Life as a volunteer in Ghunsa was about as different as it was possible to be from my life at home. There were the obvious things – food, housing, language, traditions. And then there were the not so obvious. Isolation, morals, ideals. Nestled in the Himalayas at 3,400 metres, even the air was different.
My daily pattern in Ghunsa went something like this. I woke up in the guesthouse to the sound of yak bells gently clanging, and the local women gossiping as they tended to the potato fields outside my window. I never had to be conscious of dressing respectfully – the biting Himalayan air did enough to cover my legs and shoulders. Breakfast was the traditional ‘roti’, a light bread cooked over an open flame, with black tea grown nearby in the famous Ilam.
School began at 10am, whereupon the students sang the Nepali national anthem and completed a roll call. Despite the relative informality of Ghunsa Lower Secondary School, where teachers often took tea breaks upwards of 40 minutes and children as young as three were trusted to play in the fields unsupervised, this morning ritual was a stringent one.
While my role was mainly to observe and record the goings on of the school and the town in general, I tried my hand at teaching when I could. Mathematics, Art and even Geography surpass language barriers quite well, but English was the favourite of most of the students. It is seen by the locals as the sole key to success, and the students lack no ambition for their futures. They wanted to travel, to live in big cities and, most of all, to gain an education. And not just a high school level education, either. It wasn’t uncommon for the children to tell me they aspired to be doctors, teachers or lawyers.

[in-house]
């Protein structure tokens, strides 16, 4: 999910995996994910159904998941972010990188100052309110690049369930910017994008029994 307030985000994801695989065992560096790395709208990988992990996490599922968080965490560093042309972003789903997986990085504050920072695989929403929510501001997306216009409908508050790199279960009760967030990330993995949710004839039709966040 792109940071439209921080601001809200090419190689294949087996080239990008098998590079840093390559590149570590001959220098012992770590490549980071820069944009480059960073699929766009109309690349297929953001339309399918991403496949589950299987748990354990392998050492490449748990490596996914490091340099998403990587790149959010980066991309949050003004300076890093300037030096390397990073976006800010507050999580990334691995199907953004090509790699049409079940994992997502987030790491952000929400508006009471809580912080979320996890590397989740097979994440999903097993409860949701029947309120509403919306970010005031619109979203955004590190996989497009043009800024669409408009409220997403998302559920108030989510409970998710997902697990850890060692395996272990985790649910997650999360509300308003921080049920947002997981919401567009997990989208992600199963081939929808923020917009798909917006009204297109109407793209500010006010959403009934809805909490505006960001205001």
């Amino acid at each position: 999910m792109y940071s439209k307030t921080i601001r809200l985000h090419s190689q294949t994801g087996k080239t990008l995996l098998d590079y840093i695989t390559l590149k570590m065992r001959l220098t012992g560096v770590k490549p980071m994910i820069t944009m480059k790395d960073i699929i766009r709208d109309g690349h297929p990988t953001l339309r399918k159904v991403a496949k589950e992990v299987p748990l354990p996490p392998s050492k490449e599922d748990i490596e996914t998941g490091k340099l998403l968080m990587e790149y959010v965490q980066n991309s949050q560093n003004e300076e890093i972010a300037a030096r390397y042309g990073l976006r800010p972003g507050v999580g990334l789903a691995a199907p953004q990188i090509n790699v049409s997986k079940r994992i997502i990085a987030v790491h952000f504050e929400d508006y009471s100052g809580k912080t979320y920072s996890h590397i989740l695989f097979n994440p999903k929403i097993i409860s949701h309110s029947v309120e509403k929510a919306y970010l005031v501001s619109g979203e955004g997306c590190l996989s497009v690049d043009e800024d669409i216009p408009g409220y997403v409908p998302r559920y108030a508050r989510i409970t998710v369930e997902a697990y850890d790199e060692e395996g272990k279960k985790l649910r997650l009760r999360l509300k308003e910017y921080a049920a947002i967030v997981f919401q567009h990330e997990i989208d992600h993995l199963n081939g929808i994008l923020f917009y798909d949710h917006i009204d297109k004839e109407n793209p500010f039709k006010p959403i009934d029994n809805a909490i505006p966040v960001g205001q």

After school, I was never wont for company or a meal. Students invited me to meet their parents, teachers begged for me to dine in their homes, and local leaders waved me into their houses each time I passed. In a way I never settled completely into a routine in Ghunsa, because every second of the two months I spent there, from the vibrant welcoming ceremony to being paraded out of the village amongst flower petals and ‘khatas’, I was treated as an honoured and esteemed guest.
Of the many, many things that I learnt while in Ghunsa, it is this love and trust of its people that stays with me the most. There are two carpets on the floor of my bedroom, hand spun by women in the village and given to me as parting gifts by the school committee. I’d estimate they took at least three full days of work to make – each. Due to transportation costs, a bottle of Coke in Kanchenjunga costs about a day’s wages for the locals. And yet, being a ‘western’ item, there was always one waiting for me upon home visits.
It’s true what they say about those with the least giving the most. What the people of Ghunsa have, they are happy to share.